Update: Banque Populaire V crossed the line at 45 days, 13 hours, 42 minutes, 53 seconds, beating the previous record by 2 days and 18 hours. An amazing performance by Captain Loick Peyron and his crew. Our heartiest congratulations.
The live satellite map shows the maxi-trimaran Banque Populaire V within 40 nautical miles of the finish line sailing at roughly 30 knots. French skipper, Loick Peyron, and the crew of the maxi-tri are within hours of breaking the around the world speed record under sail and claiming the Jules Verne Trophy, smashing the previous record of 48 days 7 hrs and 45 min set by Frank Cammas’ Groupama 3 in 2010. Banque Populaire V should cross the finish line line after roughly 45 days, 14 hours.
Brian Thompson, the only Briton in the crew, reports, ”Top speed I did on my last watch was 43.6 [knots]! That’s the fastest I will get to till the finish, as the wind will drop slowly. It might well have been my last full on blast on this mighty machine. We have been doing 800 miles a day, doing 35 knots, and you wonder if something will go wrong at those speeds.” Thompson will be the first Briton to circumnavigate the globe non-stop for a fourth time, beating existing records held by fellow sailors Dee Caffari MBE and Mike Golding OBE.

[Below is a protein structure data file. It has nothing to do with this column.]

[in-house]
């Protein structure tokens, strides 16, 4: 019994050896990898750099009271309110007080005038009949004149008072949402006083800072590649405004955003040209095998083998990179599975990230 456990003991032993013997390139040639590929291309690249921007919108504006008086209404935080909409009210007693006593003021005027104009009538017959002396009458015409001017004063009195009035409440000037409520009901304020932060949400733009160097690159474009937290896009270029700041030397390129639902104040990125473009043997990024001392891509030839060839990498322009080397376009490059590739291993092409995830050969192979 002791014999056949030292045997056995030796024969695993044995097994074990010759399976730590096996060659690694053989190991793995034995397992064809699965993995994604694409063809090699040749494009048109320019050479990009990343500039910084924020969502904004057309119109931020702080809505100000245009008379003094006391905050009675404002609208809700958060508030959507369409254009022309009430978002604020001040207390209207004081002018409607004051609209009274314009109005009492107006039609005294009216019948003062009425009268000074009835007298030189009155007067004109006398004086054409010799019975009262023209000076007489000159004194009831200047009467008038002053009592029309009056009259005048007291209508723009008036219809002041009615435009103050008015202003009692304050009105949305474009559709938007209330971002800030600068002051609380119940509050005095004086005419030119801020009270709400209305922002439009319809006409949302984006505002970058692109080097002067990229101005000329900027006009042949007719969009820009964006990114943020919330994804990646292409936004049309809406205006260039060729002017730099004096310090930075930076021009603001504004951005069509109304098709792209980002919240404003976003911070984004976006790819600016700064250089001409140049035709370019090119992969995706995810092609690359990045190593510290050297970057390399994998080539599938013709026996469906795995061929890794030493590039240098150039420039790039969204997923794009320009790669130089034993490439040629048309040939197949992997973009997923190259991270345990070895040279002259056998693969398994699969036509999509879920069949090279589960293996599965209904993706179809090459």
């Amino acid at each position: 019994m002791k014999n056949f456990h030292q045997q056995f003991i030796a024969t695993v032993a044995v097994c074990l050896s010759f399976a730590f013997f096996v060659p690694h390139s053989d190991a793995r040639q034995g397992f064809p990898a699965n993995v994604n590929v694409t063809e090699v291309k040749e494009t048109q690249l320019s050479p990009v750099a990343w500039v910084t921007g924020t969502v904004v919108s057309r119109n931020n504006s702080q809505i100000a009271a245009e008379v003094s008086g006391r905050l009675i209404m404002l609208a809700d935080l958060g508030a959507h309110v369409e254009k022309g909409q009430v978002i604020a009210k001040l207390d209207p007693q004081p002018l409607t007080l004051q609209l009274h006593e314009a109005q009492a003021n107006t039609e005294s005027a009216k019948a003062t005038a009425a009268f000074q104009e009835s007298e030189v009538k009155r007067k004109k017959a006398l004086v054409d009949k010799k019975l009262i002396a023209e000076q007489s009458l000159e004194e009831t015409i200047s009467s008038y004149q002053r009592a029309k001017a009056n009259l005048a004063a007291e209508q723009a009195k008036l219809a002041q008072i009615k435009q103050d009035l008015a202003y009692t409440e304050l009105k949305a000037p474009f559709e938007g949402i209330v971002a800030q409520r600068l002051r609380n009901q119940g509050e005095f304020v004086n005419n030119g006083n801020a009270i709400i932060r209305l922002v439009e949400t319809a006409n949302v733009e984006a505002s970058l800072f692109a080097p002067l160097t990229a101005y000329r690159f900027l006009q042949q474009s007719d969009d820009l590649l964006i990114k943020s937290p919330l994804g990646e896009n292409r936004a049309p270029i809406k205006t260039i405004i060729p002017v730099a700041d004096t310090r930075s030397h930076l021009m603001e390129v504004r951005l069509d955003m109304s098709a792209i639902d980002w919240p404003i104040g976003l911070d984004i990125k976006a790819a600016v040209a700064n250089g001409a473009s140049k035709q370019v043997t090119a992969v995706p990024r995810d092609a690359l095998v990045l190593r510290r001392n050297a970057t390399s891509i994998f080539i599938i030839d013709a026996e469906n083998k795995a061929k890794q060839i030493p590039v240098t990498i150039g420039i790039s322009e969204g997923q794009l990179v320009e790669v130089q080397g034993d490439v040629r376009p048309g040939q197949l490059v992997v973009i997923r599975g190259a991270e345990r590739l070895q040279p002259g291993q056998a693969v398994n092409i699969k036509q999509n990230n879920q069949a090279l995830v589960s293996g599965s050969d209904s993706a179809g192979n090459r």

Brian Thompson thunders towards record books at 43 knots in Banque Populaire V
Banque Populaire’s achievement will be the seventh successful attempt on the title since the first in 1993, although 15 crews have failed, including Dame Ellen Macarthur, whose maxi catamaran Kingfisher II dismasted near the Kerguelen Islands in 2003 and Tracy Edwards, who also dismasted in the Southern Ocean on Royal SunAlliance five years previously.
Thompson is a veteran of multihull sailing with more miles under his belt than any other Briton. In 2009 he also came fifth in the Vendee Globe but has set his sights on breaking the ultimate record in sailing – round the world, solo, with no limits, in a giant 105ft trimaran.
Banque Populaire V is setting a record for both sail and powered vessels. The fastest powerboat to circumnavigate the globe was the Earthrace, in 2008 taking 61 days, making multiple stops. The Earthrace, renamed the Ady Gil, was later scuttled by the Sea Shepherds after a collision with a Japanese whaler.